In addition to region filters, filters for variant type, allele frequency, coverage depth and distance from indels are provided. Older variant callers struggled to accurately call insertions and deletions (indels) but more recent tools (e.g. GATK v4 and the variant caller used in Snippy, Freebayes) no longer have this weakness. One remaining reason to filter SNVs/SNPs near indels is that they might have a different evolutionary history to “free standing” SNVs/SNPs, so the “close to indel filter” is still available in TB Variant Filter in case such SNPs/SNVs should be filtered out.

Now that we have a collection of high quality variants we can search them against variants known to be associated with drug resistance. The TB Profiler tool does this using a database of variants curated by Dr Jody Phelan at the London School of Hygiene and Tropical Medicine. It can do its own mapping and variant calling but also accepts mapped reads in BAM format as input. It does its own variant calling and filtering.

Finally, TB Variant Report use the COMBAT-TB eXplorer database of M. tuberculosis genome annotation to annotate variants in Mtb. It also takes the output of TB Profiler and produces a neat report that is easy to browse and search.

Hands-on: Run TB Profiler and TB Variant Report
  1. TB-Profiler profile ( Galaxy version 4.4.1+galaxy0) with the following parameters
    • “Input File Type”: BAM
    • “Bam”: snippy on data XX, data XX, and data X mapped reads (bam)

    TB Profiler produces 3 output files, it’s own VCF file, a report about the sample including it’s likely lineages and any AMR found. There is also a .json formatted results file.

  2. When snippy is run with Genbank format input it prepends GENE_ to gene names in the VCF annotation. This causes a problem for TB Variant report, so we need to edit the output with sed.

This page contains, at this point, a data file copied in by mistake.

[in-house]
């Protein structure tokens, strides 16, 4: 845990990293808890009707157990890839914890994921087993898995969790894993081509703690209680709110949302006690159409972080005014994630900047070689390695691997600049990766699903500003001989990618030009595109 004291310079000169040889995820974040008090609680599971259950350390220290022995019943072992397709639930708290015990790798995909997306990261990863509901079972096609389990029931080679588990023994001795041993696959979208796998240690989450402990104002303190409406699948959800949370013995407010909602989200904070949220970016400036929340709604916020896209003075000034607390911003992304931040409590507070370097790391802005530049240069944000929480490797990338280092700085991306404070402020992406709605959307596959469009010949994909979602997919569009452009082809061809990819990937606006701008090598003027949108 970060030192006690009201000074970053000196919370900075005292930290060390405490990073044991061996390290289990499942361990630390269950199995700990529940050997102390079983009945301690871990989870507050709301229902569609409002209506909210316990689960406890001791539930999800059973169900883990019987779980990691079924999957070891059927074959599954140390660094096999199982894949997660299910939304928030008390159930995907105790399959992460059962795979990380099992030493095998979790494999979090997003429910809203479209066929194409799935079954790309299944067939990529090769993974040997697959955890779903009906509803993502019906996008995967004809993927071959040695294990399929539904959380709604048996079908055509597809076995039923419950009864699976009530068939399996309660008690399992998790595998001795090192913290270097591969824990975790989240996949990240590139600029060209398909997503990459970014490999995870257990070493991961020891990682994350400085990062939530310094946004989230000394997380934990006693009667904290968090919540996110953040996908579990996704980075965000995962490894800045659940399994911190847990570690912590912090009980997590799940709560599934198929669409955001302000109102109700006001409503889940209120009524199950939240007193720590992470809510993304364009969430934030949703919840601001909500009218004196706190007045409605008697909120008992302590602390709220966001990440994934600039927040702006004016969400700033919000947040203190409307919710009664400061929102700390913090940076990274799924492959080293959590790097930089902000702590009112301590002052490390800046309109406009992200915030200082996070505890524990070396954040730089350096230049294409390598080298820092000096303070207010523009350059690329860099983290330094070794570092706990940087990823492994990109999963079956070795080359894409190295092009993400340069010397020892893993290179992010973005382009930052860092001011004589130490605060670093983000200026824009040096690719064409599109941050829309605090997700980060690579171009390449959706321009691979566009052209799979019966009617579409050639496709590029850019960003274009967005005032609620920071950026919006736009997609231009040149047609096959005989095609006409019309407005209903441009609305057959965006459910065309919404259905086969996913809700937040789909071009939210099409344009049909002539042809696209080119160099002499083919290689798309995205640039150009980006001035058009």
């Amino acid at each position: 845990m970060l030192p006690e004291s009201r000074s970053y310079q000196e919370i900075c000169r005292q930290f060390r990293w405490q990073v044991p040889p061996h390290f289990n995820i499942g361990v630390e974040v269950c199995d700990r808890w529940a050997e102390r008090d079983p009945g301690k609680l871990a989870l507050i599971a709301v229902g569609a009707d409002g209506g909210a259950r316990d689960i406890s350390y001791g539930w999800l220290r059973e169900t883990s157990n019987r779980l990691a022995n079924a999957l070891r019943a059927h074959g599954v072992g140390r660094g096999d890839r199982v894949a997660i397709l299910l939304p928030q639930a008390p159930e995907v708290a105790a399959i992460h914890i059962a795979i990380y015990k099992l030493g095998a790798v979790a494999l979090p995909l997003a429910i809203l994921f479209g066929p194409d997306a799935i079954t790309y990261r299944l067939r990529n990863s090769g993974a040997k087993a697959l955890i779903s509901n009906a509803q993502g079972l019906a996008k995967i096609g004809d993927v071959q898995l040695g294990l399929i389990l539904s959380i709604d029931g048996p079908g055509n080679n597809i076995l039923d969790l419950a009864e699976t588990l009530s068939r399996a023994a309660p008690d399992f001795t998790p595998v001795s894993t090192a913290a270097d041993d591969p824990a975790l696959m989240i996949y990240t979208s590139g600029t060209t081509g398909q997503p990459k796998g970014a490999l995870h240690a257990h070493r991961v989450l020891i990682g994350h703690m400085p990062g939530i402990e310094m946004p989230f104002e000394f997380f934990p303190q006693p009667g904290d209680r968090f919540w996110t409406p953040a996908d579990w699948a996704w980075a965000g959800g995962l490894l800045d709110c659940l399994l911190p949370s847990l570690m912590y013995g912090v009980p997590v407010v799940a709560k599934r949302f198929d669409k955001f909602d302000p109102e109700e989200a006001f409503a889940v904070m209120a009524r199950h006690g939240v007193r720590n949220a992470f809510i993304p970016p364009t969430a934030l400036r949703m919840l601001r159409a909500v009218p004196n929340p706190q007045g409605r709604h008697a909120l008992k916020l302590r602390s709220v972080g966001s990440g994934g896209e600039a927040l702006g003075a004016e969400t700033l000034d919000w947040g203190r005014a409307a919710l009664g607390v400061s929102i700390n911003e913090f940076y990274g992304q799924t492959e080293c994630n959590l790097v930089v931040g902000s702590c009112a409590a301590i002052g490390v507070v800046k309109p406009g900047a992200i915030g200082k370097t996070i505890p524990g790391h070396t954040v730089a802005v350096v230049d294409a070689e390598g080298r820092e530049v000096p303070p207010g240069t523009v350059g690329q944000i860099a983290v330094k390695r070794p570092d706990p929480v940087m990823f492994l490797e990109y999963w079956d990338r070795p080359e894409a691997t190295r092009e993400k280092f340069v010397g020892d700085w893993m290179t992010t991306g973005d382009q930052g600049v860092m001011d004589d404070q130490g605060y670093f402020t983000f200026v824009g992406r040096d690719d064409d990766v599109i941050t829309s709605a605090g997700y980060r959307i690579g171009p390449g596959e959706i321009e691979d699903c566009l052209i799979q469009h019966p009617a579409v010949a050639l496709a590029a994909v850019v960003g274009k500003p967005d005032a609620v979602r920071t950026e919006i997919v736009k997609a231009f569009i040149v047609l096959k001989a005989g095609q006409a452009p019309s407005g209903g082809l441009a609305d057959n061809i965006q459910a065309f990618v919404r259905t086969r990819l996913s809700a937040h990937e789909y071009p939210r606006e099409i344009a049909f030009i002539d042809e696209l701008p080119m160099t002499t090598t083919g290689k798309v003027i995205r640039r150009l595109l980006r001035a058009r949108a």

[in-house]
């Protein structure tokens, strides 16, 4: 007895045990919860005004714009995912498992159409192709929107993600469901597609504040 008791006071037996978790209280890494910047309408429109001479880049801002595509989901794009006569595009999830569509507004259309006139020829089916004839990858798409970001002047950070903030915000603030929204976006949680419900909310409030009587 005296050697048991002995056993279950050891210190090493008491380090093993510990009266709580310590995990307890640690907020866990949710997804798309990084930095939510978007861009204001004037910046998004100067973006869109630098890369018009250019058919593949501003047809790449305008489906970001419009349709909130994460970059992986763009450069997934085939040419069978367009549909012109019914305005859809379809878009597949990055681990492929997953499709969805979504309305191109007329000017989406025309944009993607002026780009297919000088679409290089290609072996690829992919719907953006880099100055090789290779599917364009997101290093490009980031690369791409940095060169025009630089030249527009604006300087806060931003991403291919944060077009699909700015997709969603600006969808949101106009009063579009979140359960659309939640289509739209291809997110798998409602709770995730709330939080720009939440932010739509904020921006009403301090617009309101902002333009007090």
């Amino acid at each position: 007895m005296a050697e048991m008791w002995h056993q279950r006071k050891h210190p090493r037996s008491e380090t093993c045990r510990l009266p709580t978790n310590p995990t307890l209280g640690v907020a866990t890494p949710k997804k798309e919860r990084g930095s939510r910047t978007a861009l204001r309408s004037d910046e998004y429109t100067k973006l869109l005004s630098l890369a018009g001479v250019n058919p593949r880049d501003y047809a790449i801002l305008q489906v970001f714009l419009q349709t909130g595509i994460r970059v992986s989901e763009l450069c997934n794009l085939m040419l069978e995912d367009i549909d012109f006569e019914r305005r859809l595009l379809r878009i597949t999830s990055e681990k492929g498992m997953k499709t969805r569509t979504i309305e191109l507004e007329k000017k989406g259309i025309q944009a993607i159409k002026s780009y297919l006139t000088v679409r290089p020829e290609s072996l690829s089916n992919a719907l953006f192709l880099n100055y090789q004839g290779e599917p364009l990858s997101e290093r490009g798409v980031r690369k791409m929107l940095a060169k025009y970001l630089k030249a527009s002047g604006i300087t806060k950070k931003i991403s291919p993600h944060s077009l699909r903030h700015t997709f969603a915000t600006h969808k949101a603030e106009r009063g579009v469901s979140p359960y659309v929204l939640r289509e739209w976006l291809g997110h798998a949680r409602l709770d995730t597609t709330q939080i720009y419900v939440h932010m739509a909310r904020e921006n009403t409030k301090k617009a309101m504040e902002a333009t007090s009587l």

Text transformation with sed ( Galaxy version 1.1.1) with the following parameters:

    • “File to process”: TB Variant Filter on data XX
    • “SED Program”: s/GENE_//g
  3. TB Variant Report ( Galaxy version 0.1.10+galaxy0) with the following parameters
    • “Input SnpEff annotated M.tuberculosis VCF(s)”: Text transformation on data XX
    • “TBProfiler Drug Resistance Report (Optional)”: TB-Profiler Profile on data XX: Results.json
  4. Open the drug resistance and variant report html files.

    Question
    1. What was the final lineage of the sample we tested?

    2. Were there any drug resistances found?

    1. 4

    2. Yes, resistance to isoniazid, rifampicin, ethambutol, pyrazinamide and streptomycin as well as to the flouroquinolines (amikacin, capreomycin and kanamycin) is predicted from mutations in the katG, rpoB, embB, pncA, rpsL and rrs (ribosomal RNA) genes respectively.

View Snippy output in JBrowse

We could go through all of the variants in the VCF files and read them out of a text table, but this is onerous and doesn’t really give the context of the changes very well. It would be much nicer to have a visualisation of the SNPs and the other relevant data. In Galaxy we can use a tool called JBrowse.

Hands-on: Run JBrowse
  1. Use seqret ( Galaxy version 5.0.0) to convert the Genbank format reference (Mycobacterium_tuberculosis_ancestral_reference.gbk) to FASTA format. Use the following parameters:
    • “Sequences”: Mycobacterium_tuberculosis_ancestral_reference.gbk
    • “Use feature information”: No
    • “Read one sequence and stop”: Yes
    • “Output sequence file format”: FASTA (m)
  2. JBrowse ( Galaxy version 1.16.11+galaxy1) with the following parameters
    • “Reference genome to display”: Use a genome from history
      • “Select the reference genome”: seqret output from the previous step

      This sequence will be the reference against which annotations are displayed

    • “Genetic Code”: 11: The Bacterial, Archaeal and Plant Plastid Code